Summerland councillor’s letter to media draws disappointment from colleagues

Statements about solar project did not violate ethical or conduct standards

Abbotsford’s Kris Collins turned to TikTok out of boredom when the provincial COVID-19 lockdown began in March 2020. She now has over 23 million followers on the video app. Photo: Submitted
Internet famous: Abbotsford’s Kris Collins is a TikTok comedy queen

Collins has found surprise stardom alone with a phone

Chase RCMP held two men involved in drunken disturbances overnight in their detachment’s cells on Feb. 6. (File Photo)
Chase RCMP hold two men involved in drunken disturbances overnight

The two seperate incidents took place less than an hour apart.

Kamloops Fire Rescue battled a landfill fire which belched toxic smoke into the air on Feb. 27. (City of Kamloops Photo)
Fire at Kamloops landfill sends thick black smoke into the air

Firefighters made slow progress on the fire throughout the morning.

A Vancouver restaurant owner was found guilty of violating B.C.’s Human Rights Code by discriminating against customers on the basis of their race. (Pixabay)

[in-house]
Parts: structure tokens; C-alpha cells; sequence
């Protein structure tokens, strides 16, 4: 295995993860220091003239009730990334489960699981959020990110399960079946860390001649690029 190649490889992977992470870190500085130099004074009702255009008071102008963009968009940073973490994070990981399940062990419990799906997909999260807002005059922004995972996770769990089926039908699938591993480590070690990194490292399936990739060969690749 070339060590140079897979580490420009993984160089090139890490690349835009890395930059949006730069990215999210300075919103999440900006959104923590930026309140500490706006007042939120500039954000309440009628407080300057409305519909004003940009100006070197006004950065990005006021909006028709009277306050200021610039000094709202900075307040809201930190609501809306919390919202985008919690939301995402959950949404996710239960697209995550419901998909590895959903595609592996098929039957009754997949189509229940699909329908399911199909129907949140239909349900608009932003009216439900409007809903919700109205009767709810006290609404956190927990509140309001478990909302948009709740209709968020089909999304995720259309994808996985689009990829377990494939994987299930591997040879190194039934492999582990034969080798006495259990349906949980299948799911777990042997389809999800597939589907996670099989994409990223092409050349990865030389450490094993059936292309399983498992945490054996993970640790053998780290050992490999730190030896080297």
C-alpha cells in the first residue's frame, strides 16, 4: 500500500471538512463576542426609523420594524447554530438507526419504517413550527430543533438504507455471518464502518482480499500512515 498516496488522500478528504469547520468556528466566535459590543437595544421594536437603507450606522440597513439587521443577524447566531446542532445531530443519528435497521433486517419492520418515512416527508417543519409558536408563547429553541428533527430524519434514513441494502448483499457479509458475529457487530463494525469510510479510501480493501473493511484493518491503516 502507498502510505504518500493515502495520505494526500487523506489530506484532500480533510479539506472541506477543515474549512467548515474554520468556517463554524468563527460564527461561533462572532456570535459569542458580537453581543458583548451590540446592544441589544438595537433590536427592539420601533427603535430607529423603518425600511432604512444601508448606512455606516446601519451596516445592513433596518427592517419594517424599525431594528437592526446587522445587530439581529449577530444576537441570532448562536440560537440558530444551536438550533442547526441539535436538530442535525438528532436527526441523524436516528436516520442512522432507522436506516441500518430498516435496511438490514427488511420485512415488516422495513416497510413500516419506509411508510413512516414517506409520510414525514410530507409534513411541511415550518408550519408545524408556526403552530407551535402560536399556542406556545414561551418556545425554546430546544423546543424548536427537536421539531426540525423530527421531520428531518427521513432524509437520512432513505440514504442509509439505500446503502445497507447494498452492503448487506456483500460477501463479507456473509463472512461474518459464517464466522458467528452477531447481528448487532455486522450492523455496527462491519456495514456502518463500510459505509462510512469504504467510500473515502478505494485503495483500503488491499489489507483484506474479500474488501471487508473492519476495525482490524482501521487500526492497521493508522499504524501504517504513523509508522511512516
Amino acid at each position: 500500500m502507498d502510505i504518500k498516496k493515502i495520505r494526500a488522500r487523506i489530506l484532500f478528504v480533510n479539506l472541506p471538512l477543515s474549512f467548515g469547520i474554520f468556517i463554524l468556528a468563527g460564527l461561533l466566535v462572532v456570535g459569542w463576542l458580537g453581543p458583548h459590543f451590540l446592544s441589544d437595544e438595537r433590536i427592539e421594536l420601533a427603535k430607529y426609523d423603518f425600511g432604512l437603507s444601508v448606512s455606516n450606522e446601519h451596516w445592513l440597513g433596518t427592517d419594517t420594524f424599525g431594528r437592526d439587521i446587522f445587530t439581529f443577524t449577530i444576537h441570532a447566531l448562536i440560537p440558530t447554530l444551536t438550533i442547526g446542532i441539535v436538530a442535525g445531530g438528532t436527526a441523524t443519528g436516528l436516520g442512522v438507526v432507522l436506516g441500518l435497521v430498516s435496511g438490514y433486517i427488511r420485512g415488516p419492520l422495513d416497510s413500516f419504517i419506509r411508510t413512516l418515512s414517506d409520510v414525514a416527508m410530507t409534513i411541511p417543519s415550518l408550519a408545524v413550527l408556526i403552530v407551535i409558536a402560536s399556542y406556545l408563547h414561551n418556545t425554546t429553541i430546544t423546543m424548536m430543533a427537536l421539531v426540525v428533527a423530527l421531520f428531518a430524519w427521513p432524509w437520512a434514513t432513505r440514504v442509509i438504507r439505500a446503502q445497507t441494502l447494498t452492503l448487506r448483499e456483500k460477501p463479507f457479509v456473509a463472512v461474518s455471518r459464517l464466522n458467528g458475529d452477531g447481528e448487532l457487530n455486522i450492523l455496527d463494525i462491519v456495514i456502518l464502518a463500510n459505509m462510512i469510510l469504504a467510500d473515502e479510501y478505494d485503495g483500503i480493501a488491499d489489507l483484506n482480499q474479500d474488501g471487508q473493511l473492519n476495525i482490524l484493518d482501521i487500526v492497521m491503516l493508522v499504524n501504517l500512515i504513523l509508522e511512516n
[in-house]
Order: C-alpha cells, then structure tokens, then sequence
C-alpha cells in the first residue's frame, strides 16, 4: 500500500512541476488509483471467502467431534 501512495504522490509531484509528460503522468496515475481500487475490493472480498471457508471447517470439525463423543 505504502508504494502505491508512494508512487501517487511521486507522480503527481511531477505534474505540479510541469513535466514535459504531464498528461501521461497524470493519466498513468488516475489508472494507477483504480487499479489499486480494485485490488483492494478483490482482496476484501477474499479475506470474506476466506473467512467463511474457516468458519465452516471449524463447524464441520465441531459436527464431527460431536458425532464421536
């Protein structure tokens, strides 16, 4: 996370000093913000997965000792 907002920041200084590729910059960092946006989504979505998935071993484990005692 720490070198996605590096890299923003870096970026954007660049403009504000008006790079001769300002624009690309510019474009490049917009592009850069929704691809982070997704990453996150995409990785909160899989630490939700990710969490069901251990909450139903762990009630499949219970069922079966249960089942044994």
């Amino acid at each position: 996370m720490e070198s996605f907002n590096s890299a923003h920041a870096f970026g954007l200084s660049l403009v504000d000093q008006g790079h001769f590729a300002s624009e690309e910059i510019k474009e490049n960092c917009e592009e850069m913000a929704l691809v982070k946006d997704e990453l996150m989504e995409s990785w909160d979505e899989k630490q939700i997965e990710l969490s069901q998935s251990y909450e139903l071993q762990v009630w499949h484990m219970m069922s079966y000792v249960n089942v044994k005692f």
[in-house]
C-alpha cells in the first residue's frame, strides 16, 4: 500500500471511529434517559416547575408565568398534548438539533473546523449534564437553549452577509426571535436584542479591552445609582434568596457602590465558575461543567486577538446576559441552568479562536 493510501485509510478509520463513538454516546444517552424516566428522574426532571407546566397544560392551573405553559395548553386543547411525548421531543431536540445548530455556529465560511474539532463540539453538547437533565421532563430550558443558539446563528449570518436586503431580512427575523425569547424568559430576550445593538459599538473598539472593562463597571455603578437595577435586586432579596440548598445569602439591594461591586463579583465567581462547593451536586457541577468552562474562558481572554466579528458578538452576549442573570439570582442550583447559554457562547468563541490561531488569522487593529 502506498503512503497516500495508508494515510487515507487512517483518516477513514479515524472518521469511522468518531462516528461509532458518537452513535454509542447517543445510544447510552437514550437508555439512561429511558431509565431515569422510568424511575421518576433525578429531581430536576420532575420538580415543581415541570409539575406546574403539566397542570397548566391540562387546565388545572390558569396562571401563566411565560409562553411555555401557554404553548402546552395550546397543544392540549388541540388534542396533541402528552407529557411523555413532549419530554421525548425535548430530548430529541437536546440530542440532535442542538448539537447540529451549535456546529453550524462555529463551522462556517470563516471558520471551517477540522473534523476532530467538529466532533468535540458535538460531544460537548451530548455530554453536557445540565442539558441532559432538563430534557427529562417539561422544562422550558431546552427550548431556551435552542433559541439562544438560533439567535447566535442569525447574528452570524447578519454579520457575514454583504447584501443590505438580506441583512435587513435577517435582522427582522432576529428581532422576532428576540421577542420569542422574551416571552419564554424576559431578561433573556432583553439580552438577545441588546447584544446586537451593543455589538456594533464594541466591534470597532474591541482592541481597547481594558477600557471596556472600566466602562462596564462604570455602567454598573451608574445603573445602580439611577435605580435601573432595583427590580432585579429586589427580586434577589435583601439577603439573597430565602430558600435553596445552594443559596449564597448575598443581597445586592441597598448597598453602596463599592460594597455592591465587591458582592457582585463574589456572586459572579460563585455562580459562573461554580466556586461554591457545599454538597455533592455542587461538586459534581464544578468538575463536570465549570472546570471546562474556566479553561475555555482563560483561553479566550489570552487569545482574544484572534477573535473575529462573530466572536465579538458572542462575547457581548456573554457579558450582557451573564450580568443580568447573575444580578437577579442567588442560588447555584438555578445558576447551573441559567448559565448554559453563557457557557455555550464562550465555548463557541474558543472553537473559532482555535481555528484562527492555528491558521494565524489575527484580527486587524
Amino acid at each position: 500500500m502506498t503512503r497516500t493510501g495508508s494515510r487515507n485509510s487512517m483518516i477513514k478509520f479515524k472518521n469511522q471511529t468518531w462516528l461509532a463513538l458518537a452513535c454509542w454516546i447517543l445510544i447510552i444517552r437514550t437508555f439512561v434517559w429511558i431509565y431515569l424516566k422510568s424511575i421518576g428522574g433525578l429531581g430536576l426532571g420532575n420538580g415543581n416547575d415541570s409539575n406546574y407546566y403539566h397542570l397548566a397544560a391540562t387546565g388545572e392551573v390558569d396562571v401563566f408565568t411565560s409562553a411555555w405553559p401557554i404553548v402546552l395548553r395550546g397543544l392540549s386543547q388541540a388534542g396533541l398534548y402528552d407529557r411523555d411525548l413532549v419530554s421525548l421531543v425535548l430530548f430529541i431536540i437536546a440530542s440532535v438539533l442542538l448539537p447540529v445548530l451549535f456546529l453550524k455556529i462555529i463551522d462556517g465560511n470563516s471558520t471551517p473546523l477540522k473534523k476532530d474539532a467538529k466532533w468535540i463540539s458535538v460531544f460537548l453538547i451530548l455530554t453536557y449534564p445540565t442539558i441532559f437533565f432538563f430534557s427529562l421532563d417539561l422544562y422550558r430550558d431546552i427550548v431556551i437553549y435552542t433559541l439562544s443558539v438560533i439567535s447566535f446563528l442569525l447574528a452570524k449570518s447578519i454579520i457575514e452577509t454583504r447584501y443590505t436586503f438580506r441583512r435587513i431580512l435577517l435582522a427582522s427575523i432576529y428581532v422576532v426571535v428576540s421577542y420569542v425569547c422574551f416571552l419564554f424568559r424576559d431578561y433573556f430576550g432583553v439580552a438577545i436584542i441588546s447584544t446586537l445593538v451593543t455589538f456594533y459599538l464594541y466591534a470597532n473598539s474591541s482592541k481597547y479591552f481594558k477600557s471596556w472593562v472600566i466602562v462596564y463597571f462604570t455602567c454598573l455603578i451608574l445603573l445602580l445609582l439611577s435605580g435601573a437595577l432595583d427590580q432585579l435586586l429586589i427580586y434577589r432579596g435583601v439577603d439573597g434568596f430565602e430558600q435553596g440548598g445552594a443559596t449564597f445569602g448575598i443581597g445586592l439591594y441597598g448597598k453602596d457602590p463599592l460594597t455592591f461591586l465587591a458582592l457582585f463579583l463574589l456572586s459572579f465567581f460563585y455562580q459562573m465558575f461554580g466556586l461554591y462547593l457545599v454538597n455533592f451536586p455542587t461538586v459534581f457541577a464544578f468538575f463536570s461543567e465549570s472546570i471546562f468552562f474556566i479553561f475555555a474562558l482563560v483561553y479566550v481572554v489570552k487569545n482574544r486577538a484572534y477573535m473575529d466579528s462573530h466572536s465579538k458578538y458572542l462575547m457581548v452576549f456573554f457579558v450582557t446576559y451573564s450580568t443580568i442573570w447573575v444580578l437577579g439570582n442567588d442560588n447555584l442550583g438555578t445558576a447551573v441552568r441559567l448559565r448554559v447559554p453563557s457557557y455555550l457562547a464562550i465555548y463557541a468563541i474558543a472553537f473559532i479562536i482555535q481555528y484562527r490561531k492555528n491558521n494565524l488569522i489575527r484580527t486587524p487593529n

Vancouver restaurant owner ordered to pay $4,000 to customers after racist remark

Referring to patrons as ‘you Arabs’ constitutes discrimination under B.C.’s Human Rights Code, ruling deems

Approximate location of the vehicle incident. (Google Maps)
Vehicle incident blocking Coquihalla traffic in both directions

Both directions of traffic stopped due to vehicle incident

(HelloKelowna - Twitter)
West Kelowna billboard bearing anti-vaccine messaging deemed misleading

Ad Standards investigated the billboard, noting a lack of evidence to support the messaging

RCMP. (Phil McLachlan/Capital News)
Chase RCMP arrest intoxicated man running into highway traffic

The man was wanted on several warrents in Alberta; was held overnight but released

Nanaimo children’s author and illustrator Lindsay Ford’s latest book is ‘Science Girl.’ (Photo courtesy Lindsay Ford)
B.C. children’s writer encourages girls to pursue the sciences in new book

Lindsay Ford is holding a virtual launch for latest book, ‘Science Girl’

Pig races at the 145th annual Chilliwack Fair on Aug. 12, 2017. Monday, March 1, 2021 is Pig Day. (Jenna Hauck/ Chilliwack Progress file)
Unofficial holidays: Here’s what people are celebrating for the week of Feb. 28 to March 6

Pig Day, Canadian Bacon Day and Grammar Day are all coming up this week

Most Read